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Tree of Hope, 1946 by Frida Kahlo (1907-1954, Mexico) | Art Reproduction | WahooArt.com

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Museum Quality Reproductions Tree Of Hope - 1946 By Frida Kahlo , Artworks
Tree of Hope, 1946 by Frida Kahlo (1907-1954, Mexico) | Art Reproduction | WahooArt.com
Museum Quality Reproductions Tree Of Hope - 1946 By Frida Kahlo , Artworks

"Tree of Hope"

Frida Kahlo - Oil - 56 x 41 cm - 1946 - (Collection of Daniel Filipacchi (Paris, France))

Frida painted this self-portrait for her patron, the engineer Eduardo Morillo Safa, after a botched operation in New York. She wrote to him about the painting and about the scars "...which those surgeon sons of bitches landed me with". In the message "Tree of Hope, Remain Strong", which is written on her flag, she seems to be giving herself courage. The phrase is taken from one of her favorite songs, "Cielito Lindo". In this painting we see two Fridas
the one on the left is the Frida who has just been rolled out of the operating room on a hospital trolley and the other is the forceful, upright and confident figure of Frida. The painting is divided into two halves, one day and one night. The maimed and bleeding body is assigned to the sun, which in Aztec mythology the sun is fed by sacrificial human blood. The two gaping wounds in her back are echoed in the fissures in the barren landscape behind. The other Frida, looking strong and optimistic, is assigned to the moon, a symbol of womanhood. In her hand she holds the corset that she has "Hope" of casting off forever after the surgery. Unfortunately, this surgery was terribly botched and resulted in numerous complications. It has been described as "the beginning of the end" for Frida.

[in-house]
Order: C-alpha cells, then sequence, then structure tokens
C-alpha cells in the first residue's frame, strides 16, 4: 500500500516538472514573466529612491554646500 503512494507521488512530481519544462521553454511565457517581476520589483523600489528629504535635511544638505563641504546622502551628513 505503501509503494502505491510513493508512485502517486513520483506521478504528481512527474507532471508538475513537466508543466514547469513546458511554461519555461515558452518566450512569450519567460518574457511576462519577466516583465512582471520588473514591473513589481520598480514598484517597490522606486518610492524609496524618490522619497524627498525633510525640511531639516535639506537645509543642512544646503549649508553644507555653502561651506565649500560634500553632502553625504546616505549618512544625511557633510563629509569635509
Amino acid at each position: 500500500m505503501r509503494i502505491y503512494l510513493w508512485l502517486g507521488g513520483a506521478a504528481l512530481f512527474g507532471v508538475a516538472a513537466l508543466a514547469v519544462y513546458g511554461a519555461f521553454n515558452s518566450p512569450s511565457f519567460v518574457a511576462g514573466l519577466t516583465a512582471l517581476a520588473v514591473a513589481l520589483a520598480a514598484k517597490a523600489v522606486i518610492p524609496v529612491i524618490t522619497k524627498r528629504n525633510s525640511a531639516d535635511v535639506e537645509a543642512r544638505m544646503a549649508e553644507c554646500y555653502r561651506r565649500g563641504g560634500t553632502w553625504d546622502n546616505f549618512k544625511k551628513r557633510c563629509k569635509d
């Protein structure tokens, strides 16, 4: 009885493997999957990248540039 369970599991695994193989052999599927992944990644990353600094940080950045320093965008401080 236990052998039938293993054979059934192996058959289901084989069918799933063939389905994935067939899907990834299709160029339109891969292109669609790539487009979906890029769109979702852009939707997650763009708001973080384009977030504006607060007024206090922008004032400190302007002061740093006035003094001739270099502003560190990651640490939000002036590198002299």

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WahooArt.com - Frida Kahlo
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Tree of Hope, 1946 by Frida Kahlo (1907-1954, Mexico) | Art Reproduction | WahooArt.com
/Art.nsf/O/8CEFJC/$File/Frida-Kahlo-Tree-of-Hope.JPG
Frida painted this self-portrait for her patron, the engineer Eduardo Morillo Safa, after a botched operation in New York. She wrote to him about the painting and about the scars "...which those surgeon sons of bitches landed me with". In the message "Tree of Hope, Remain Strong", which is written on her flag, she seems to be giving herself courage. The phrase is taken from one of her favorite songs, "Cielito Lindo". In this painting we see two Fridas; the one on the left is the Frida who has just been rolled out of the operating room on a hospital trolley and the other is the forceful, upright and confident figure of Frida. The painting is divided into two halves, one day and one night. The maimed and bleeding body is assigned to the sun, which in Aztec mythology the sun is fed by sacrificial human blood. The two gaping wounds in her back are echoed in the fissures in the barren landscape behind. The other Frida, looking strong and optimistic, is assigned to the moon, a symbol of womanhood. In her hand she holds the corset that she has "Hope" of casting off forever after the surgery. Unfortunately, this surgery was terribly botched and resulted in numerous complications. It has been described as "the beginning of the end" for Frida.
Frida Kahlo
Oil
Oil